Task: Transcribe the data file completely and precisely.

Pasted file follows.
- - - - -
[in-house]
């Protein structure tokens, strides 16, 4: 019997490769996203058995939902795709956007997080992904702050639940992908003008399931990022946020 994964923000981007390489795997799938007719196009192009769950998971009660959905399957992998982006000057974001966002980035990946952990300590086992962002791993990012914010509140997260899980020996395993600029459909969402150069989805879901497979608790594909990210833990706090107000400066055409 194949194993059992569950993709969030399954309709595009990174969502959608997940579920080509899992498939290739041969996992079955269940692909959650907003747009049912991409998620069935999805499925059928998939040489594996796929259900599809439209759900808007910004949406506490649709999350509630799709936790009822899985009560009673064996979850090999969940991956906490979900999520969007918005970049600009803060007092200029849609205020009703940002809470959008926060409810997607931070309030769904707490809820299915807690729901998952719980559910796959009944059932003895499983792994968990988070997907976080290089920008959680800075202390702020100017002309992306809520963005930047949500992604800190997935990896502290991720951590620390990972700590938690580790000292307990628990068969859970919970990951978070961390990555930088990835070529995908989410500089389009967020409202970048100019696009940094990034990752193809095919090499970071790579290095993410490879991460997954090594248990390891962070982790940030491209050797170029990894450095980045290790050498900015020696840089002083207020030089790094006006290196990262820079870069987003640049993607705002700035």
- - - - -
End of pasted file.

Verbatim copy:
[in-house]
């Protein structure tokens, strides 16, 4: 019997490769996203058995939902795709956007997080992904702050639940992908003008399931990022946020 994964923000981007390489795997799938007719196009192009769950998971009660959905399957992998982006000057974001966002980035990946952990300590086992962002791993990012914010509140997260899980020996395993600029459909969402150069989805879901497979608790594909990210833990706090107000400066055409 194949194993059992569950993709969030399954309709595009990174969502959608997940579920080509899992498939290739041969996992079955269940692909959650907003747009049912991409998620069935999805499925059928998939040489594996796929259900599809439209759900808007910004949406506490649709999350509630799709936790009822899985009560009673064996979850090999969940991956906490979900999520969007918005970049600009803060007092200029849609205020009703940002809470959008926060409810997607931070309030769904707490809820299915807690729901998952719980559910796959009944059932003895499983792994968990988070997907976080290089920008959680800075202390702020100017002309992306809520963005930047949500992604800190997935990896502290991720951590620390990972700590938690580790000292307990628990068969859970919970990951978070961390990555930088990835070529995908989410500089389009967020409202970048100019696009940094990034990752193809095919090499970071790579290095993410490879991460997954090594248990390891962070982790940030491209050797170029990894450095980045290790050498900015020696840089002083207020030089790094006006290196990262820079870069987003640049993607705002700035």